The idea of the Axis Transit was first conceived by Lauren Heerschap, a geology instructor in Durango, CO, while teaching field geology to college students. Like most seasoned field geologists, Lauren had learned how to use the standard Brunton transit model as a student, then used it to conduct graduate and professional field research. Teaching new generations of geology students how to use the standard transit model, however, proved quite challenging. Lauren kept wishing that transit measurement methods could be simpler and more intuitive, could visualize the planes and angles being measured, and could take measurements in one configuration without the need for mirrors and extra objects to extend surfaces.
In the fall of 2013 Lauren began sketching out ideas for a new type of transit. Her husband, David Heerschap, a high school geology and physics/engineering teacher and machinist, set out to make Lauren’s sketches a reality. They had just set up a home business called Real Science Innovations through which they had already created and sold several new and improved science teaching tools. At home in their garage over the course of the winter, David worked to create a prototype that did what Lauren had envisioned. By the spring of 2014, they had three functional prototypes that could measure planes, lines, bearings, and angles each in one simple configuration. They called the early model the Plane Sight Compass. They initiated the patent process, and in the summer Lauren took the new transit to several college field camps and had her students test it out. They barely needed instruction on how to use it, finding it far more intuitive and easy to measure with, compared to the standard models.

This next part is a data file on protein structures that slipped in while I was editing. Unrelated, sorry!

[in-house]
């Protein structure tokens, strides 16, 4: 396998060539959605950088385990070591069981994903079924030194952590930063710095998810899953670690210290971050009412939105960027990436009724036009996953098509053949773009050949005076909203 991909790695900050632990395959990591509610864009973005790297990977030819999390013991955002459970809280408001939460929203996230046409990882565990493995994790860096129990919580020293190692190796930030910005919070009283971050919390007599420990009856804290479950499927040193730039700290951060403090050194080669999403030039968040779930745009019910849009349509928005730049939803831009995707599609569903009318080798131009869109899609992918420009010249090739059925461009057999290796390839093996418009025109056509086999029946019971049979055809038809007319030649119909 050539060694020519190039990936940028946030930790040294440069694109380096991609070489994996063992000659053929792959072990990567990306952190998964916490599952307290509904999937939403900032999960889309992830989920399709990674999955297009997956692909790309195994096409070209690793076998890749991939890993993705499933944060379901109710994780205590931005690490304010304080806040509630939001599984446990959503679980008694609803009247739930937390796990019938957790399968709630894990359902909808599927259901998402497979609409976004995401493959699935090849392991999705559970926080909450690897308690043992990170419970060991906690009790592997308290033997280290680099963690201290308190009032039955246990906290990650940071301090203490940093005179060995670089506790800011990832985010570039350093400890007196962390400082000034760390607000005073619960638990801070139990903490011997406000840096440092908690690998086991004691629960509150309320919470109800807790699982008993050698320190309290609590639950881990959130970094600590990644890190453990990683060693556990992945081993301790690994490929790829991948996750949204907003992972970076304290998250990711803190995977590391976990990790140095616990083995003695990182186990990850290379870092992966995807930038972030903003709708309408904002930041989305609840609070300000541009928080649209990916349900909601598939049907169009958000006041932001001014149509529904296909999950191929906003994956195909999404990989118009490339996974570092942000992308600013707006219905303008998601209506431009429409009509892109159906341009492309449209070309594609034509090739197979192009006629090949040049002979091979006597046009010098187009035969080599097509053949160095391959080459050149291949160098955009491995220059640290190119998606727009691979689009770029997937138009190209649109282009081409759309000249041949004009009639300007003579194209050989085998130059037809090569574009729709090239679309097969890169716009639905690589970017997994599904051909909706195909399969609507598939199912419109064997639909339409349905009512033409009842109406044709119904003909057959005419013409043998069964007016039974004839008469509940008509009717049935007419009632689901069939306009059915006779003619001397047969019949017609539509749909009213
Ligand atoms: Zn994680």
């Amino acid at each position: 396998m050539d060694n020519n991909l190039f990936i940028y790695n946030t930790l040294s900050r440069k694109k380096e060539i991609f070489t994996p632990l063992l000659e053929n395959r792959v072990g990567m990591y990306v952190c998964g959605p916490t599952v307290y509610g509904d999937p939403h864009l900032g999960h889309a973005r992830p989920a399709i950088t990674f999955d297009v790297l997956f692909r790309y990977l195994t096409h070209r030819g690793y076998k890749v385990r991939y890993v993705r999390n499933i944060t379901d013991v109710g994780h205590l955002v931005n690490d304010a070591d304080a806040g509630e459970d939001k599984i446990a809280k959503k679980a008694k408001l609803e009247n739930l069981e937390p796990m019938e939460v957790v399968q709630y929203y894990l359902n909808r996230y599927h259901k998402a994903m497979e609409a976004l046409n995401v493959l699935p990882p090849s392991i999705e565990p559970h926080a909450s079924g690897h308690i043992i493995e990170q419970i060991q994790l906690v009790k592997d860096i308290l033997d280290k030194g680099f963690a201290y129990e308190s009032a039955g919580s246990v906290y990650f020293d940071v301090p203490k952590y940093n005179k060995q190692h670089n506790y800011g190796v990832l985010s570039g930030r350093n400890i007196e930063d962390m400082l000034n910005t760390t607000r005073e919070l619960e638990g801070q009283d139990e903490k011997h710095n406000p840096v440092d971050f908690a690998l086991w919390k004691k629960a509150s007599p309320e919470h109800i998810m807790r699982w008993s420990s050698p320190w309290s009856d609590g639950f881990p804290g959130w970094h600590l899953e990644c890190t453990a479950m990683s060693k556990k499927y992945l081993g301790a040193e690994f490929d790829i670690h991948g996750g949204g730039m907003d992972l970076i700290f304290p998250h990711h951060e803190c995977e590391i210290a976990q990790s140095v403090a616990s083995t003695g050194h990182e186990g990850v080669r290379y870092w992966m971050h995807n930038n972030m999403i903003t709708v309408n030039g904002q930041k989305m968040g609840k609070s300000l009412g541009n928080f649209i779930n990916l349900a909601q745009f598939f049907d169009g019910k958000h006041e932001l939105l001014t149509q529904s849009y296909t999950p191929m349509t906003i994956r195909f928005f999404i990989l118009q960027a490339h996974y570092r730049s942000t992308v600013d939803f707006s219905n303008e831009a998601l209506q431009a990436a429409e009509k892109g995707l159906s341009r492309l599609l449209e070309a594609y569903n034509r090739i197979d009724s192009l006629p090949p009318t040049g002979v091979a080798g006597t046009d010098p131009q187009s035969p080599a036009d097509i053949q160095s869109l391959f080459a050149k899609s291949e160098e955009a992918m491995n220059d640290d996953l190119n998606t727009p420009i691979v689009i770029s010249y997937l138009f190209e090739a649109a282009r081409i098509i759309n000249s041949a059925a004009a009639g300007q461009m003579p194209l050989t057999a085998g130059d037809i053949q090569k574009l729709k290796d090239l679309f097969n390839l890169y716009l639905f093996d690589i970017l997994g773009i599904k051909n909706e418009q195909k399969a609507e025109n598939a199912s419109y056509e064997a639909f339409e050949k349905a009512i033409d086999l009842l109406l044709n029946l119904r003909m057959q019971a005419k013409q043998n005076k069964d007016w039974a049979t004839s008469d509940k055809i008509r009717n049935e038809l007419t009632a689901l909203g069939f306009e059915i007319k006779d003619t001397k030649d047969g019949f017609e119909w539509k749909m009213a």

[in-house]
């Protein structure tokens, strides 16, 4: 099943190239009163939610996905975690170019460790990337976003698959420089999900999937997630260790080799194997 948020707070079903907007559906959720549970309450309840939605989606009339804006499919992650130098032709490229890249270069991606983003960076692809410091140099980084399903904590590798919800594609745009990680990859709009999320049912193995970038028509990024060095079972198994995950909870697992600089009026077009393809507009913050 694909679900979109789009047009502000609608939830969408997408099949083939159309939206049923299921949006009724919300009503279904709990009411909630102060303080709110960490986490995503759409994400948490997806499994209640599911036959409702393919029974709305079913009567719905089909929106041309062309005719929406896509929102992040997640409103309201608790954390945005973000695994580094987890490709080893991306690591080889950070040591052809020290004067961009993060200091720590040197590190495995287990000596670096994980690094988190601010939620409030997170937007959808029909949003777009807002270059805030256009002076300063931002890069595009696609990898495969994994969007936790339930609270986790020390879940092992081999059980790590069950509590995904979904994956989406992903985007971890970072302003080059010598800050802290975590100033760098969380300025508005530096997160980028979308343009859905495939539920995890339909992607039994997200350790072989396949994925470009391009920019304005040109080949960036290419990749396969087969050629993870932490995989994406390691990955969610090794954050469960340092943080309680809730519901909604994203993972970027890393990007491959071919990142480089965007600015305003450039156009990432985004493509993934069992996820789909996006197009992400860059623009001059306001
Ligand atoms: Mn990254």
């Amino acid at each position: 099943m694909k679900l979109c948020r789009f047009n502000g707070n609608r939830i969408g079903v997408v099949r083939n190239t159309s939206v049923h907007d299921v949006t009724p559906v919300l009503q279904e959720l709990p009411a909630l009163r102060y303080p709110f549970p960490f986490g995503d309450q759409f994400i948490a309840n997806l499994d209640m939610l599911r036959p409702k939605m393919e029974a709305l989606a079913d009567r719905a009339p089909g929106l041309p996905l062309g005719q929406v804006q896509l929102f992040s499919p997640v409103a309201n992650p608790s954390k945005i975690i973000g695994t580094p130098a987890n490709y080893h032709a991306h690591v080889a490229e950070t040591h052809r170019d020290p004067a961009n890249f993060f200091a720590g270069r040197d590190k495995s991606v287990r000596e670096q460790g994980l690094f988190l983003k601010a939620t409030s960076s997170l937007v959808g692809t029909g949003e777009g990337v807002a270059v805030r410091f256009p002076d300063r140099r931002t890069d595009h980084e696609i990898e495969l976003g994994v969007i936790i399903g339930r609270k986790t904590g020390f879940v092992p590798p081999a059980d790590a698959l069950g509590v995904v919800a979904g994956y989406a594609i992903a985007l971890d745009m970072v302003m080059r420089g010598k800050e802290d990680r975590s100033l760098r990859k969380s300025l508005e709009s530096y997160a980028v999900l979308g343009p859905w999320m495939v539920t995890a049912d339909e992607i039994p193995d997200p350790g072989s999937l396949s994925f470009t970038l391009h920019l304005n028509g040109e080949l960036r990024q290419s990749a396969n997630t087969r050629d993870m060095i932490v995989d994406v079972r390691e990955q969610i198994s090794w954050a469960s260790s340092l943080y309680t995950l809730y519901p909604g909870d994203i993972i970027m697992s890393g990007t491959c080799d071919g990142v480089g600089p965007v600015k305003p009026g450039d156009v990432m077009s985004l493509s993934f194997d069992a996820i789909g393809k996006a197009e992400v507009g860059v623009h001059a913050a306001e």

Lauren and David knew the greater geological community would benefit from their new model, but they also realized the limitations of their garage machine shop. They decided to approach Brunton with their idea, knowing the company was best equipped to manufacture and market the new model internationally. Lauren and David retained the patent and were involved with the entire process of design, production, and marketing of what is now the Brunton Axis Transit. They were honored to work with Brunton engineer, Hank Iden, who had been inventing and improving Brunton compasses since 1975 in the Riverton, WY facility.
Through multiple trips up to Riverton, Lauren and David fell in love with Wyoming, and they moved to Lander, WY in 2016 to help launch the Axis. They gradually became more involved with Brunton, helping assist with marketing events and educational materials for additional Brunton products. In 2018, David started working for Brunton as engineer, overlapping with Hank Iden as his health declined. David designed new products such as the Standard Transit and GeoLite Transit, then Lauren joined the team as Pro Sales Manager in 2021.
When presented with the opportunity to bring Brunton's ownership and leadership back home to Wyoming in 2021, Lauren and David knew this was something they could not pass up. They found a way to purchase the company, and it became official in November 2021. For the first time since 1894, Brunton is now female-owned, family-owned, and operated by former science educators who are passionate about the brand and excited to bring it back to its roots.